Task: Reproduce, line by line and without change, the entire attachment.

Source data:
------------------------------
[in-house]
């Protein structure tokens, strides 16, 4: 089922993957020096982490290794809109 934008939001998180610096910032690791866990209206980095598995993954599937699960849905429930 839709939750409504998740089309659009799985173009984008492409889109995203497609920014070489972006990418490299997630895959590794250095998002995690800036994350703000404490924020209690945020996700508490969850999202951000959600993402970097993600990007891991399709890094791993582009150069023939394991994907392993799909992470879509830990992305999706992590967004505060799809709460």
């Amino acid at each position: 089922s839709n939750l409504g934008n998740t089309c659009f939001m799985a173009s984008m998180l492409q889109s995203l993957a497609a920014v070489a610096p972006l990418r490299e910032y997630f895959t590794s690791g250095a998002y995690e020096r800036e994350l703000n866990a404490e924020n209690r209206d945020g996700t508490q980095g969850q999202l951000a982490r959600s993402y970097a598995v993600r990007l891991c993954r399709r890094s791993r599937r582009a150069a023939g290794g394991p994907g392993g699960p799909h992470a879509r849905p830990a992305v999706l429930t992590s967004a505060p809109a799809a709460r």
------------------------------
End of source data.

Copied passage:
[in-house]
């Protein structure tokens, strides 16, 4: 089922993957020096982490290794809109 934008939001998180610096910032690791866990209206980095598995993954599937699960849905429930 839709939750409504998740089309659009799985173009984008492409889109995203497609920014070489972006990418490299997630895959590794250095998002995690800036994350703000404490924020209690945020996700508490969850999202951000959600993402970097993600990007891991399709890094791993582009150069023939394991994907392993799909992470879509830990992305999706992590967004505060799809709460």
């Amino acid at each position: 089922s839709n939750l409504g934008n998740t089309c659009f939001m799985a173009s984008m998180l492409q889109s995203l993957a497609a920014v070489a610096p972006l990418r490299e910032y997630f895959t590794s690791g250095a998002y995690e020096r800036e994350l703000n866990a404490e924020n209690r209206d945020g996700t508490q980095g969850q999202l951000a982490r959600s993402y970097a598995v993600r990007l891991c993954r399709r890094s791993r599937r582009a150069a023939g290794g394991p994907g392993g699960p799909h992470a879509r849905p830990a992305v999706l429930t992590s967004a505060p809109a799809a709460r």